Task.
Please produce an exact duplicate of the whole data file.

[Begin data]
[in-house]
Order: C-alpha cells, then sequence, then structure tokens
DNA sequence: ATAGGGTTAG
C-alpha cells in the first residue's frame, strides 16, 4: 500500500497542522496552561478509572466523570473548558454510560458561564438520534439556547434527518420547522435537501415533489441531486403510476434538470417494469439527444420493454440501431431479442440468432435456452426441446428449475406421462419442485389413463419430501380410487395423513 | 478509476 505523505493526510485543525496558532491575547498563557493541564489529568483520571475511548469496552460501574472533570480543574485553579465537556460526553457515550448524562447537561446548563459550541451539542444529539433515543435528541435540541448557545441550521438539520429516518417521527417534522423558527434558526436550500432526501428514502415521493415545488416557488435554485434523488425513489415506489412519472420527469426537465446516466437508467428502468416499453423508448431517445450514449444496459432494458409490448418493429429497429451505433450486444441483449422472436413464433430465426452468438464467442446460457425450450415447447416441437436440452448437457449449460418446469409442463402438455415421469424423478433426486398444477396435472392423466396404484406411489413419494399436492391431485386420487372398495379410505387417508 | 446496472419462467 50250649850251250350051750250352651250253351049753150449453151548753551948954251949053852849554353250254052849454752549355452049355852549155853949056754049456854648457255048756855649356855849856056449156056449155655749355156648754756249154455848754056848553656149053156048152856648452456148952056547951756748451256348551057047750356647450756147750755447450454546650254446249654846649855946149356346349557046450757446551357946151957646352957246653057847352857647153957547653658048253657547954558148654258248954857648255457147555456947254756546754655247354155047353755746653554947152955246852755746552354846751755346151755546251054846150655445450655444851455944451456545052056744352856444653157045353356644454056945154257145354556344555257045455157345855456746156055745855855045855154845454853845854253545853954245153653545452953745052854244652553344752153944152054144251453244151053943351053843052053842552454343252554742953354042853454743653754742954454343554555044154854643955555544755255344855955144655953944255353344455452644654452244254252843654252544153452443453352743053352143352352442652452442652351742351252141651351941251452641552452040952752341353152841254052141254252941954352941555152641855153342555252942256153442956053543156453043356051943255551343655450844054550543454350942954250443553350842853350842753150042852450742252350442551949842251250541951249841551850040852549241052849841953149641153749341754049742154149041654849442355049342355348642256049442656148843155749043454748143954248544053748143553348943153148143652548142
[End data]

[in-house]
Order: C-alpha cells, then sequence, then structure tokens
DNA sequence: ATAGGGTTAG
C-alpha cells in the first residue's frame, strides 16, 4: 500500500497542522496552561478509572466523570473548558454510560458561564438520534439556547434527518420547522435537501415533489441531486403510476434538470417494469439527444420493454440501431431479442440468432435456452426441446428449475406421462419442485389413463419430501380410487395423513 | 478509476 505523505493526510485543525496558532491575547498563557493541564489529568483520571475511548469496552460501574472533570480543574485553579465537556460526553457515550448524562447537561446548563459550541451539542444529539433515543435528541435540541448557545441550521438539520429516518417521527417534522423558527434558526436550500432526501428514502415521493415545488416557488435554485434523488425513489415506489412519472420527469426537465446516466437508467428502468416499453423508448431517445450514449444496459432494458409490448418493429429497429451505433450486444441483449422472436413464433430465426452468438464467442446460457425450450415447447416441437436440452448437457449449460418446469409442463402438455415421469424423478433426486398444477396435472392423466396404484406411489413419494399436492391431485386420487372398495379410505387417508 | 446496472419462467 50250649850251250350051750250352651250253351049753150449453151548753551948954251949053852849554353250254052849454752549355452049355852549155853949056754049456854648457255048756855649356855849856056449156056449155655749355156648754756249154455848754056848553656149053156048152856648452456148952056547951756748451256348551057047750356647450756147750755447450454546650254446249654846649855946149356346349557046450757446551357946151957646352957246653057847352857647153957547653658048253657547954558148654258248954857648255457147555456947254756546754655247354155047353755746653554947152955246852755746552354846751755346151755546251054846150655445450655444851455944451456545052056744352856444653157045353356644454056945154257145354556344555257045455157345855456746156055745855855045855154845454853845854253545853954245153653545452953745052854244652553344752153944152054144251453244151053943351053843052053842552454343252554742953354042853454743653754742954454343554555044154854643955555544755255344855955144655953944255353344455452644654452244254252843654252544153452443453352743053352143352352442652452442652351742351252141651351941251452641552452040952752341353152841254052141254252941954352941555152641855153342555252942256153442956053543156453043356051943255551343655450844054550543454350942954250443553350842853350842753150042852450742252350442551949842251250541951249841551850040852549241052849841953149641153749341754049742154149041654849442355049342355348642256049442656148843155749043454748143954248544053748143553348943153148143652548142